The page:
Top Two Things Foreigners Must Know about Chinese Characters
posted at  2011-07-20 01:29  Sandy
When seeing some Chinese characters for the first time, many foreigners would be puzzled by the special shape of Chinese Characters. They may find these characters are in different shapes and written in different directions. After finishing reading the following article, you will get more.
Two forms of Chinese character
There are two standards for printed Chinese characters currently. One is used in Taiwan, Hong Kong and Macau, called the Traditional Chinese characters (E.g. 声, which means voice). The other is the Simplified Chinese characters (E.g. 声,which is the simplified form of the word声), used in Mainland China and Singapore, developed by the PRC government in the 1950s and finalized in the 1964 list.

Many simplified versions are derived from historically-established and albeit simplifications, which are mostly calligraphic simplifications (through cursive script), others through the replacement of a complex part of a character with a phonetically-similar glyph. In Taiwan, some simplifications are used when characters are handwritten, for the sake of speed and convenience, but in printing traditional characters is the norm. In addition, most Chinese use some personal simplifications.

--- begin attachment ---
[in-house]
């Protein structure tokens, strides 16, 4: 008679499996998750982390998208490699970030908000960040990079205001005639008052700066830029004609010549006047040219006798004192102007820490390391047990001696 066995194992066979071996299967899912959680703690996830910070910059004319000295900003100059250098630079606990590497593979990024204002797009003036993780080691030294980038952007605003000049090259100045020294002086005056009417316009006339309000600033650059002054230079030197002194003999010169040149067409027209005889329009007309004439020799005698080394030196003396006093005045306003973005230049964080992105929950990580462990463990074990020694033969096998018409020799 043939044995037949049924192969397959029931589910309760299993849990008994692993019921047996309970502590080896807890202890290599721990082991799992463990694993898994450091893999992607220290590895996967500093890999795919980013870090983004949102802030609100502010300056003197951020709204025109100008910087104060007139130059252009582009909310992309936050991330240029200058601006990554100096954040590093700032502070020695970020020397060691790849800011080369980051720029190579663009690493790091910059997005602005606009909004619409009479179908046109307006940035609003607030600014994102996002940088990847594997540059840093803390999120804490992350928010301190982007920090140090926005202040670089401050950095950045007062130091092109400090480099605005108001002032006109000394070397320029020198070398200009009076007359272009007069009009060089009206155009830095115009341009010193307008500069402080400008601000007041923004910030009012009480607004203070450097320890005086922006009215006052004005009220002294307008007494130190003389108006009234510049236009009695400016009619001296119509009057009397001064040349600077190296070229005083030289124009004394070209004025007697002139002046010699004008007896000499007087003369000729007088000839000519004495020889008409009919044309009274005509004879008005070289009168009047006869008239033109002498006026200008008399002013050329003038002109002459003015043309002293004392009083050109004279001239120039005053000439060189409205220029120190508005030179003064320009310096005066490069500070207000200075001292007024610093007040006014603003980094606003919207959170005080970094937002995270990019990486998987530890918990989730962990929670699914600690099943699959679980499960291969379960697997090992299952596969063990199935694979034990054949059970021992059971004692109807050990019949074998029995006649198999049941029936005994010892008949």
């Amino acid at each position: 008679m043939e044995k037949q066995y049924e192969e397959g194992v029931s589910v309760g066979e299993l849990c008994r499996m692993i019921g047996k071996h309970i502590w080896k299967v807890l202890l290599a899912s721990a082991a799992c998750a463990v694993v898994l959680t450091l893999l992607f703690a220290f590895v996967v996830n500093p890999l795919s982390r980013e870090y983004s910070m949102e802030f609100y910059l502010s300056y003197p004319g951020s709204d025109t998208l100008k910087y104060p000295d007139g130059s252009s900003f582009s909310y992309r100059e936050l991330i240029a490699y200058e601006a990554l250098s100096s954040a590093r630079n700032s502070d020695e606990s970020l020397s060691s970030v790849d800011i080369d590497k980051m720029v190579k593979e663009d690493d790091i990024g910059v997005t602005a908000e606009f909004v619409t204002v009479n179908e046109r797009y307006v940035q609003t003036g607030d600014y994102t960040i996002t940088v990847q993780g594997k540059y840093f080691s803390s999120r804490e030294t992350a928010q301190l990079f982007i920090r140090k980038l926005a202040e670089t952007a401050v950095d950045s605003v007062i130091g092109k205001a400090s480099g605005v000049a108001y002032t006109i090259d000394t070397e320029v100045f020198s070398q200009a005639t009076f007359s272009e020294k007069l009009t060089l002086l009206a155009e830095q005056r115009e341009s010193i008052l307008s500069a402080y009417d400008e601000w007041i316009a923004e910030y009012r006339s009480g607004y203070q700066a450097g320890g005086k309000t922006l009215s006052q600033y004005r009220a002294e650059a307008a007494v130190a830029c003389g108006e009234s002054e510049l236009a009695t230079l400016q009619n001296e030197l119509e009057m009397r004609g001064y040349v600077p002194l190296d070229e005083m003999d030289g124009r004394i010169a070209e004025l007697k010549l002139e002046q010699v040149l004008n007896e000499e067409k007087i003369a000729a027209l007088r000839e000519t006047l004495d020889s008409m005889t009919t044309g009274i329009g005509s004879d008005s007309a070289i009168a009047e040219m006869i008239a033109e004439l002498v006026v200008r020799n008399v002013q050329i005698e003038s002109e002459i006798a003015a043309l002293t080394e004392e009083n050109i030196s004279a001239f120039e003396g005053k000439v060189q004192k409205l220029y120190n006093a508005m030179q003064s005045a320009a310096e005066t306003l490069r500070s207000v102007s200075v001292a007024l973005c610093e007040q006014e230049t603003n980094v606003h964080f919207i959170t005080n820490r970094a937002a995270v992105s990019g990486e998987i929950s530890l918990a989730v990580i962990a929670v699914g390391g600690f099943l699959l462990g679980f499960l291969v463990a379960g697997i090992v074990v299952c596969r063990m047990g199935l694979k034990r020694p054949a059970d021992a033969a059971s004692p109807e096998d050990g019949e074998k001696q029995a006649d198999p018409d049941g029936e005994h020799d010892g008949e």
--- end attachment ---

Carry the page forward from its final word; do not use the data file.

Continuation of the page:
The simplification process is actually not restricted to the Simplified system. In order to computerize Chinese, the authorities in Taiwan have tried to "standardize" the glyphs of characters being used, in order to eliminate unnecessary variations. As a result, several characters are combined into one, and some characters have their written form altered to ease the glyph generation process by computing technologies at that time.
Writing direction
Due to the unique block, square nature and the morphologically inactive nature of the language, Chinese characters are generally written without spaces at word boundaries, and can be written either horizontally or vertically and from right to left or left to right, or from top to bottom or bottom to top. Traditionally, writing was done vertically, going from top to bottom and arranged in columns going from right to left.
After the modernization efforts of the PRC government in several years, however, horizontal left-to-right writing has become usual practice. In Taiwan and Hong Kong, a parallel process has developed with increased exposure to the West, especially the United States, and especially with the advent of technology. Singapore, for its part, has been dually influenced by both its tradition of adopting PRC guidelines with regard to Chinese writing, and by its special predominantly Anglophone society.